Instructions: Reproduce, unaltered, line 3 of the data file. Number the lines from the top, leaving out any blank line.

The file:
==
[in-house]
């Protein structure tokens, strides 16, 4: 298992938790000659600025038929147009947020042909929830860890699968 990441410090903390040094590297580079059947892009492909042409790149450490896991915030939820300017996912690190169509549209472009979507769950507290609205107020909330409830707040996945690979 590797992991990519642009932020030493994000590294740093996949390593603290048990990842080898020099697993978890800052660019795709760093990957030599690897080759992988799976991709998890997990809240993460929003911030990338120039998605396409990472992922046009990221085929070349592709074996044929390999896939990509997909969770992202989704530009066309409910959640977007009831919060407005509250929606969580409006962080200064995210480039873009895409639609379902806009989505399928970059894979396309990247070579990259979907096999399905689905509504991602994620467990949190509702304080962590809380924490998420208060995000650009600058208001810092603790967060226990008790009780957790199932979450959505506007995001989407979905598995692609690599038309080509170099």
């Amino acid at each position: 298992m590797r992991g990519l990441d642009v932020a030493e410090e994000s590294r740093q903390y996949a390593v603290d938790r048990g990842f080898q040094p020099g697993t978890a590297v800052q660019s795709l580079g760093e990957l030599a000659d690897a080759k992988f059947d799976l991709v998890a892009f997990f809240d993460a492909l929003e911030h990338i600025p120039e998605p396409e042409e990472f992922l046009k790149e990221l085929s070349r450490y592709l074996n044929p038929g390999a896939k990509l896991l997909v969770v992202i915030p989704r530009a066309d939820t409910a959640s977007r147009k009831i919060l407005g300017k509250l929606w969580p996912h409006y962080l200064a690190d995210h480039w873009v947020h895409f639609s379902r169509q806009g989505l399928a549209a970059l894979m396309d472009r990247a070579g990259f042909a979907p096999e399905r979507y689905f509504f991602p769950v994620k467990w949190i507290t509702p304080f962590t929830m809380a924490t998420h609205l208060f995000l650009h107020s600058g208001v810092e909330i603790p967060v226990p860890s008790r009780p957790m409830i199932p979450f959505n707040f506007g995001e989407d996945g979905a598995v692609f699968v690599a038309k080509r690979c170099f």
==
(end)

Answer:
């Amino acid at each position: 298992m590797r992991g990519l990441d642009v932020a030493e410090e994000s590294r740093q903390y996949a390593v603290d938790r048990g990842f080898q040094p020099g697993t978890a590297v800052q660019s795709l580079g760093e990957l030599a000659d690897a080759k992988f059947d799976l991709v998890a892009f997990f809240d993460a492909l929003e911030h990338i600025p120039e998605p396409e042409e990472f992922l046009k790149e990221l085929s070349r450490y592709l074996n044929p038929g390999a896939k990509l896991l997909v969770v992202i915030p989704r530009a066309d939820t409910a959640s977007r147009k009831i919060l407005g300017k509250l929606w969580p996912h409006y962080l200064a690190d995210h480039w873009v947020h895409f639609s379902r169509q806009g989505l399928a549209a970059l894979m396309d472009r990247a070579g990259f042909a979907p096999e399905r979507y689905f509504f991602p769950v994620k467990w949190i507290t509702p304080f962590t929830m809380a924490t998420h609205l208060f995000l650009h107020s600058g208001v810092e909330i603790p967060v226990p860890s008790r009780p957790m409830i199932p979450f959505n707040f506007g995001e989407d996945g979905a598995v692609f699968v690599a038309k080509r690979c170099f």